ARB Research Seminar

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Collection and Analysis of Weekend/Weekday Emissions Activity Data in the South Coast Air Basin

Lyle R. Chinkin, Senior Vice President, and Dana Coe Sullivan, Manager of Emissions Assessment, Sonoma Technology, Inc.

June 30, 2004
Cal EPA Headquarters, 1001 "I" Street, Sacramento, CA

Research Project


This report summarizes the efforts undertaken by Sonoma Technology, Inc. (STI) on behalf of the California Air Resources Board (ARB) to characterize, by day of week, activities associated with emissions of air pollutants. Activity data were collected in the South Coast Air Basin (SoCAB) during summer 2002. Activity data are an underlying component of emission inventories. In recent years, the ozone weekend effect, where ambient ozone concentrations tend to be higher on weekends than on weekdays in major urban areas, has been of particular interest.

A variety of tools were used to characterize day-of-week and time-of-day activity patterns for major types of emissions sources in the SoCAB: (1) telephone and mail surveys; (2) installation of global positioning systems (GPS) in volunteers' cars; (3) measurements of traffic volumes at fixed locations; (4) acquisition of continuous emissions monitoring systems (CEMS) data for major point sources of NOx; and (5) confirmation of emissions sources and activity patterns by in-neighborhood observers. The results show that activity levels generally decline on weekends (especially Sunday) relative to weekdays for (1) on-road mobile sources (about 10-25 percent with larger, 50-75 percent decreases for heavy-duty vehicles), (2) commercial off-road mobile sources (about 90-95 percent) and (3) commercial area sources (about 75-80 percent). In addition, NOx emissions from point sources declined about 5-10 percent on weekends. In contrast, activity levels for recreational sources (e.g., barbecues and recreational vehicles [boats, ATVs]) increased about 25-165 percent on weekends relative to weekdays. As observed in previous analyses, not only does the amount of vehicular activity change, but the timing also changes from a bimodal distribution associated with morning and afternoon commutes to work and school on workdays to a broad midday peak on weekends. New insights were gained from the instrumented light-duty-vehicle study: a high proportion, about 35 percent, of the highway vehicle miles traveled (VMT) occurred at speeds greater than 65 miles per hour and an apparent fewer number of trips per day were made than were counted in a previous study (about 2 less on both weekdays and weekends-4.7 vs. 6.7 on weekdays and 3.8 vs. 5.9 on weekends).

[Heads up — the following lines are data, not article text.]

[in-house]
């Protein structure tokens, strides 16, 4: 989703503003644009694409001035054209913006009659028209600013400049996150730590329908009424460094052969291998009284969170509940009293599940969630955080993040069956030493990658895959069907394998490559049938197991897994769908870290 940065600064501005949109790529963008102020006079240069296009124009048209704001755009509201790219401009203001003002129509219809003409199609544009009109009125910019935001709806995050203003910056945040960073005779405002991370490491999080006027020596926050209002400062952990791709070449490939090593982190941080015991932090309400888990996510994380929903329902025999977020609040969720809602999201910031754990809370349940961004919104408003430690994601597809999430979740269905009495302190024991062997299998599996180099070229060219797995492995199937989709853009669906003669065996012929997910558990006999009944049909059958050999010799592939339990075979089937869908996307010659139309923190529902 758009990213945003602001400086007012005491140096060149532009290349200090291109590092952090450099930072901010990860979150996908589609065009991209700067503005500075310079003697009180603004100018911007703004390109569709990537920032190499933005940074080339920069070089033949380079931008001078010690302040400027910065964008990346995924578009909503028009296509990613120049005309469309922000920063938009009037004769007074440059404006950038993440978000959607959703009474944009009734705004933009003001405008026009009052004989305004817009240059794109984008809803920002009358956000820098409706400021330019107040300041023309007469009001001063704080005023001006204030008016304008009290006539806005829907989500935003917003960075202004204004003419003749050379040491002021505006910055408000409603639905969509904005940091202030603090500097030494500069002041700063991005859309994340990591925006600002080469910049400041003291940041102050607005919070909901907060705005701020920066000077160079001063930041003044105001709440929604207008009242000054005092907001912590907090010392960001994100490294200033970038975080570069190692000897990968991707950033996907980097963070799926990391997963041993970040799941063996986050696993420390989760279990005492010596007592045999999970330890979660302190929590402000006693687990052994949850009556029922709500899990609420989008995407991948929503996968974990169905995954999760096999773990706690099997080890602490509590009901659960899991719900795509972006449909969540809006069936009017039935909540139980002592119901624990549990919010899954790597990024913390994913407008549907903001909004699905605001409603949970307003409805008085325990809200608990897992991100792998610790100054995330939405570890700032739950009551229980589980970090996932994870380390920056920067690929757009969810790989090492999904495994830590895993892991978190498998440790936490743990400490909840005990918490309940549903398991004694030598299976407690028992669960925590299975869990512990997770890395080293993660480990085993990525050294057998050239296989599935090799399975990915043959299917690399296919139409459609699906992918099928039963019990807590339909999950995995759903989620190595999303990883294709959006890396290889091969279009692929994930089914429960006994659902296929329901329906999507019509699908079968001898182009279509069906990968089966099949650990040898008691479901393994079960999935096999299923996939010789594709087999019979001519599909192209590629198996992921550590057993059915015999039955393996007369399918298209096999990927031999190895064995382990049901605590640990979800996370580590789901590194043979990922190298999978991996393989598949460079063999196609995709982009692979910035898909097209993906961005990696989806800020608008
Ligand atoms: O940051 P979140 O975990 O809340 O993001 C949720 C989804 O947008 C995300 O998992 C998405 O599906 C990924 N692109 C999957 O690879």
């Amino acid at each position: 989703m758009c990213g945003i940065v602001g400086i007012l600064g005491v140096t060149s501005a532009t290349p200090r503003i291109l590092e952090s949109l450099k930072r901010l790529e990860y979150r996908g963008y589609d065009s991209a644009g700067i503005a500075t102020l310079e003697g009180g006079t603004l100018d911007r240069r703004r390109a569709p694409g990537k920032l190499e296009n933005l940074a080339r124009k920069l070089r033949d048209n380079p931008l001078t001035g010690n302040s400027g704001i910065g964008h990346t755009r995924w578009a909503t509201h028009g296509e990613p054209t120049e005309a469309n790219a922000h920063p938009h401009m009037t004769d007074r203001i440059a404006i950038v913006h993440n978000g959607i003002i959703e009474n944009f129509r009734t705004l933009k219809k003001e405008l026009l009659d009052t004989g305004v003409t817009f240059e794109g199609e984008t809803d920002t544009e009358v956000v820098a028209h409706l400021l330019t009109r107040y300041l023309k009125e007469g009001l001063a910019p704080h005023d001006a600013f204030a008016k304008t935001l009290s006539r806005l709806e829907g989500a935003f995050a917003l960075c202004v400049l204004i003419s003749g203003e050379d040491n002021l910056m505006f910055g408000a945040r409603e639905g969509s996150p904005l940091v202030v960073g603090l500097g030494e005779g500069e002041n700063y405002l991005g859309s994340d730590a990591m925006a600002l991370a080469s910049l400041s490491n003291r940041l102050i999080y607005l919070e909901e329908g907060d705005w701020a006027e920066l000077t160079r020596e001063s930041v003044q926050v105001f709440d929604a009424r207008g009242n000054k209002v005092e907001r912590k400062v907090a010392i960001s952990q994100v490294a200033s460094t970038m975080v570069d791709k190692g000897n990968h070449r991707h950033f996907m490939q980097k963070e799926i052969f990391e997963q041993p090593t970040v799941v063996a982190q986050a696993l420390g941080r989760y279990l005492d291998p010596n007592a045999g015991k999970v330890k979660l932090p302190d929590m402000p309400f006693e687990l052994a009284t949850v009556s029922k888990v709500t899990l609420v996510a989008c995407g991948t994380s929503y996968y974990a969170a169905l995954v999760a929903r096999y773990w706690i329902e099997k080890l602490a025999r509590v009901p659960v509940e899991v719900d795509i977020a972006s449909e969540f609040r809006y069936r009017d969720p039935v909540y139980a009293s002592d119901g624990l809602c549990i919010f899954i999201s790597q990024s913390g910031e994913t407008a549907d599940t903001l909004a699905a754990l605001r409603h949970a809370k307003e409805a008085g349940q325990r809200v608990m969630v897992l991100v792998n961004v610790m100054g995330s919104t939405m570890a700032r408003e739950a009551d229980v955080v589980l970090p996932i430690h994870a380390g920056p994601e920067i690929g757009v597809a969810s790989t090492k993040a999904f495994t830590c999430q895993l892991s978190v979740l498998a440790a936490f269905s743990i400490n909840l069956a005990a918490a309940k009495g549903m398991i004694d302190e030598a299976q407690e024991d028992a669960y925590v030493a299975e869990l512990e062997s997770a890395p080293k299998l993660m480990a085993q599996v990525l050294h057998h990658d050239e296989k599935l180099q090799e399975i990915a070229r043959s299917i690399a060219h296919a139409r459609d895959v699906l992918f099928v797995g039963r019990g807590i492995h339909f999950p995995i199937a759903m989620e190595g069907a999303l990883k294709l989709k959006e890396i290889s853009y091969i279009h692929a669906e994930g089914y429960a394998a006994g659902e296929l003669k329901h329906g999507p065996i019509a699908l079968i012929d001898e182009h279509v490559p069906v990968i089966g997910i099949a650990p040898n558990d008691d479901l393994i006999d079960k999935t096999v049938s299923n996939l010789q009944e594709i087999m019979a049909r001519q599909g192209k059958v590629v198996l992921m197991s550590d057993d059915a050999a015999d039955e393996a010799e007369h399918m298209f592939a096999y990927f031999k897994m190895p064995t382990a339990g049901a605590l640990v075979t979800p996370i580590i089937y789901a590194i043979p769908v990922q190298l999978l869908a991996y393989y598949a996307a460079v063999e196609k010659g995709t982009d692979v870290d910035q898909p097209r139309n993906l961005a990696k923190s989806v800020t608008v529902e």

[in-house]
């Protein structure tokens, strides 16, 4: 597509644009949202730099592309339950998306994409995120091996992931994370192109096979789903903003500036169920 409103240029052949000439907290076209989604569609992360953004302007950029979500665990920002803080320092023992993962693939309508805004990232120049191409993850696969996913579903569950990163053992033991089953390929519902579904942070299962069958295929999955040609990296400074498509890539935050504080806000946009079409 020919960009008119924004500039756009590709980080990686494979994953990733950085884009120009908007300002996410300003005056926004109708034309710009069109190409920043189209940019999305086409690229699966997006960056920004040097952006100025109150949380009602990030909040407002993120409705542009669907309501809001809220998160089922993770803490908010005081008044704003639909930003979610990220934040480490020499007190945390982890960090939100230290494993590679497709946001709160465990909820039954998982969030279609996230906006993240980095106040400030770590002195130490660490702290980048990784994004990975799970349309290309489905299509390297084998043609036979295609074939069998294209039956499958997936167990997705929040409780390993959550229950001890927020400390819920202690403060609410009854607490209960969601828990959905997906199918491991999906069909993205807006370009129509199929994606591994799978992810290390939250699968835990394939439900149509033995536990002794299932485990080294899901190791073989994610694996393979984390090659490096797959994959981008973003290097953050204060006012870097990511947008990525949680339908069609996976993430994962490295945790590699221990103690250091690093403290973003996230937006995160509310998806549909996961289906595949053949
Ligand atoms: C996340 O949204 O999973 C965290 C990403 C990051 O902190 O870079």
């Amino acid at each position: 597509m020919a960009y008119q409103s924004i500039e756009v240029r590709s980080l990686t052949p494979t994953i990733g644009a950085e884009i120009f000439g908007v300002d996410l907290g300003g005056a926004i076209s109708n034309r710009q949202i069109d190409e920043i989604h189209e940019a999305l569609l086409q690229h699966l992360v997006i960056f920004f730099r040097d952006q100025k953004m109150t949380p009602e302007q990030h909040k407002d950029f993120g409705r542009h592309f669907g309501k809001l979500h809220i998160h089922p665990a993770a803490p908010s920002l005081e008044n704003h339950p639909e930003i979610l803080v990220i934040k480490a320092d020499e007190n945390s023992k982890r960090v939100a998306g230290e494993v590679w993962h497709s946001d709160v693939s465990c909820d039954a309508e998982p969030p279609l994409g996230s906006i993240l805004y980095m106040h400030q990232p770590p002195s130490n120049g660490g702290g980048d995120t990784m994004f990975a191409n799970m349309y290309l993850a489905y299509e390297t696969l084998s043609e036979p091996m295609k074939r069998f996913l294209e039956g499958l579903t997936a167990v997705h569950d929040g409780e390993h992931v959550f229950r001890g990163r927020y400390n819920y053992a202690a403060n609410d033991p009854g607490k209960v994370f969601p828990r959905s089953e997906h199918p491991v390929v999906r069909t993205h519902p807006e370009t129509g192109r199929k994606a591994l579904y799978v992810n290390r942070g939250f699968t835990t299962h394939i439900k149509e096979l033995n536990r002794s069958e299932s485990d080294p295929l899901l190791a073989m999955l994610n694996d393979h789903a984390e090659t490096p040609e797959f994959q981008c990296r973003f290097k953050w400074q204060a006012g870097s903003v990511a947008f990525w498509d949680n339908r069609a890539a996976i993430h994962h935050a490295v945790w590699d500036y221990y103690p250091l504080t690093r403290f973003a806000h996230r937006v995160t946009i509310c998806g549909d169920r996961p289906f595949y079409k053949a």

The results from this study can be used to refine summertime activity estimates and their associated emissions by time of day and day of week. Improved activity estimates will result in improved emission estimates and air quality modeling, which will help ensure that health-protective and cost-effective policies and plans are developed for controlling criteria pollutants and toxic air contaminants.

Speaker Biography

Lyle R. Chinkin is the Senior Vice President for Emissions, Policy, and Geographic Information Systems Services at Sonoma Technology, Inc. (STI). Those business areas encompass the preparation and assessment of stationary and mobile source emission inventories for use in air quality analyses and control strategy development. Mr. Chinkin is a nationally recognized expert in emission inventory preparation and assessment and air quality analyses. He has provided technical support to the U.S. Department of Justice Environmental Enforcement Division and has been appointed to the National research Council of the National Academy of Sciences Committee on the Effects of Changes in New Source Review Programs for Stationary Sources of Air Pollutants. He has performed numerous emission inventory and air quality studies primarily for government agencies. He also has directed analyses for industrial associations. His work involves emission inventory field measurements, surveys, development, improvement, preparation, and evaluation. He also serves as STI's corporate General Manager.

Dana Coe Sullivan is STI's Manager of Emissions Assessment. Ms. Sullivan has planned or coordinated several emissions studies, including a field study of ammonia emissions in California and development of gridded ammonia inventories for California, the Salt Lake City region, and the nine Midwestern states of the Central Regional Air Partnership (CENRAP). Some of Ms. Sullivan's other recent accomplishments include field studies and data analyses of weekday-weekend emissions activity patterns, development of emissions estimation guidance documents for northern California counties and the San Joaquin Valley, observational field surveys and analyses of PM emissions activities, and gridded emission inventories of offshore facilities in the Gulf of Mexico. In addition, Ms. Sullivan has been responsible for designing the algorithms that underpin two emission estimation software tools for the petroleum production industry. Currently, Ms. Sullivan is working on the development of emission inventories for the CENRAP, including inventories of agricultural and prescribed burning activities, on-road mobile sources, off-road mobile sources, and agricultural dust.

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